Health & Environment

The Michelin Kiss of Death?

 

by Tiffany Lui

Not all Michelin-awarded restaurants in Hong Kong this year are rejoicing in the hope that the accolade might bring business. Some face the pressure of rising rent which may lead to closure. This phenomenon was coined by the media as the "Michelin's Kiss of Death".

The Michelin Guide has been an index for excellent restaurants and food stalls since the 1900s.
The 2016 edition of the Hong Kong and Macau Michelin Guide awarded 58 local restaurants and recommended 23 roadside food stalls. Since then at least two of those food stalls have been told by their landlords that their rents would go up immediately.

Among them, Chiu Wing-yip, the owner of Kai Kai Dessert.
"After we got the stars, the landlord increased our rent in the new contract by 120 per cent. That means we need to sell 5000 more bowls of sweet soups to cover the cost and I don't think we can make it!" Mr Chiu said.

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He said that the rising rent is definitely linked to Michelin but he is still happy to get the compliment.
"We are very grateful to see people enjoying our food and Michelin has put a halo around our products."

Mr Fu, a customer, goes to Kai Kai Dessert every week. He was shocked when he learned that the rent shot up. "I guess an increase of 15 or 20 per cent would be acceptable. But isn't 120 per cent a bit too much? No shop can afford this!"

He is also concerned about the diminishing choice of local small food stalls. "I really don't know what to eat when all the shops near my home are McDonald's, Café De Coral and Maxims. I miss the fish balls and Cha Chaan Teng we used to have in Hong Kong."

Although the Michelin star appears to have brought more harm than good to some restaurants, Suen Kei, the owner of a Michelin-awarded food stall, Cheung Hing Kee Shanghai Chinese Buns Snack Shop, didn't think Michelin was responsible.

"Neither the landlords nor the Michelin stars are to blame for the rent increase, but the government," Mr Suen said.

"Before 1997, there was rent control in Hong Kong and it was easier for small enterprises to survive. Now, the market is monopolized and we can see restaurants owned by big companies every five minutes down the road everywhere.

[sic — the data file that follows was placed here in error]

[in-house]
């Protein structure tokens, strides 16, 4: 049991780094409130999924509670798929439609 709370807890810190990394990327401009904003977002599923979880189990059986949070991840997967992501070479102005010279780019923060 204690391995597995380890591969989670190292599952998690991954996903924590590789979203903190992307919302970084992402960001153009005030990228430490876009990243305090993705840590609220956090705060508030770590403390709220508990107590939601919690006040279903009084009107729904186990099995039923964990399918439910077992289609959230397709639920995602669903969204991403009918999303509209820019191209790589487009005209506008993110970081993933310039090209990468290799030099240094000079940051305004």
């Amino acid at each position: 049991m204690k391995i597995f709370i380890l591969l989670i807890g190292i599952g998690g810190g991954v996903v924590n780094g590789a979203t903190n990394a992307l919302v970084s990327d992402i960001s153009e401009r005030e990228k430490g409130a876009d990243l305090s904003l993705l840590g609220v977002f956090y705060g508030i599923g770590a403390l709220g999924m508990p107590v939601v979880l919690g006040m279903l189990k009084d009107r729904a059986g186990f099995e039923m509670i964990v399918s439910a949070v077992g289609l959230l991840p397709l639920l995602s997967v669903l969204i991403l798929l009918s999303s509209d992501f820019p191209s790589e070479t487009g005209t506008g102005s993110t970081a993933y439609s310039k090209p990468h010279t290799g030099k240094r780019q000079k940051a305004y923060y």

The government has done nothing to help us," he said. One of the Michelin-recommended branches of Cheung Hing Kee suffered the same fate as Kai Kai Dessert and was forced to close down. Suen said the rent of Cheung Hing Kee in Tsuen Wan went up by 60 per cent and they can hardly afford to pay.

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He is also concerned about the diminishing choice of local small food stalls. "I really don't know what to eat when all the shops near my home are McDonald's, Café De Coral and Maxims. I miss the fish balls and Cha Chaan Teng we used to have in Hong Kong."

Although the Michelin star appears to have brought more harm than good to some restaurants, Suen Kei, the owner of a Michelin-awarded food stall, Cheung Hing Kee Shanghai Chinese Buns Snack Shop, didn't think Michelin was responsible.

"Neither the landlords nor the Michelin stars are to blame for the rent increase, but the government," Mr Suen said. "Before 1997, there was rent control in Hong Kong and it was easier for small enterprises to survive. Now, the market is monopolized and we can see restaurants owned by big companies every five minutes down the road everywhere.

The government has done nothing to help us," he said. One of the Michelin-recommended branches of Cheung Hing Kee suffered the same fate as Kai Kai Dessert and was forced to close down. Suen said the rent of Cheung Hing Kee in Tsuen Wan went up by 60 per cent and they can hardly afford to pay.

Kai Kai Dessert though is less fortunate. The owners have yet to find a new place in the neighbourhood they can afford. People waited in line late into the night on December 27, the last day of opening of the Tsuen Wan branch, just to savour the Chinese buns once more.

Mr Chiu said the future of small enterprises would not be affected despite rampant monopolies in Hong Kong, because each business has different target customers.

Mr Suen said the the government's inability to put a lid on rent is the ultimate cause of their increases. He believed high rent is killing small businesses.The dwindling number of local and traditional food stalls, he added, is a threat to local culture.

He further expressed that there are not much choices in Hong Kong and questioned who could bear the high rent to open his or her own business. He also said that the market situation is killing the small businesses and causing the decrease in number of local and traditional food and that can probably threaten local culture.

(Edited by Catherine Xu)

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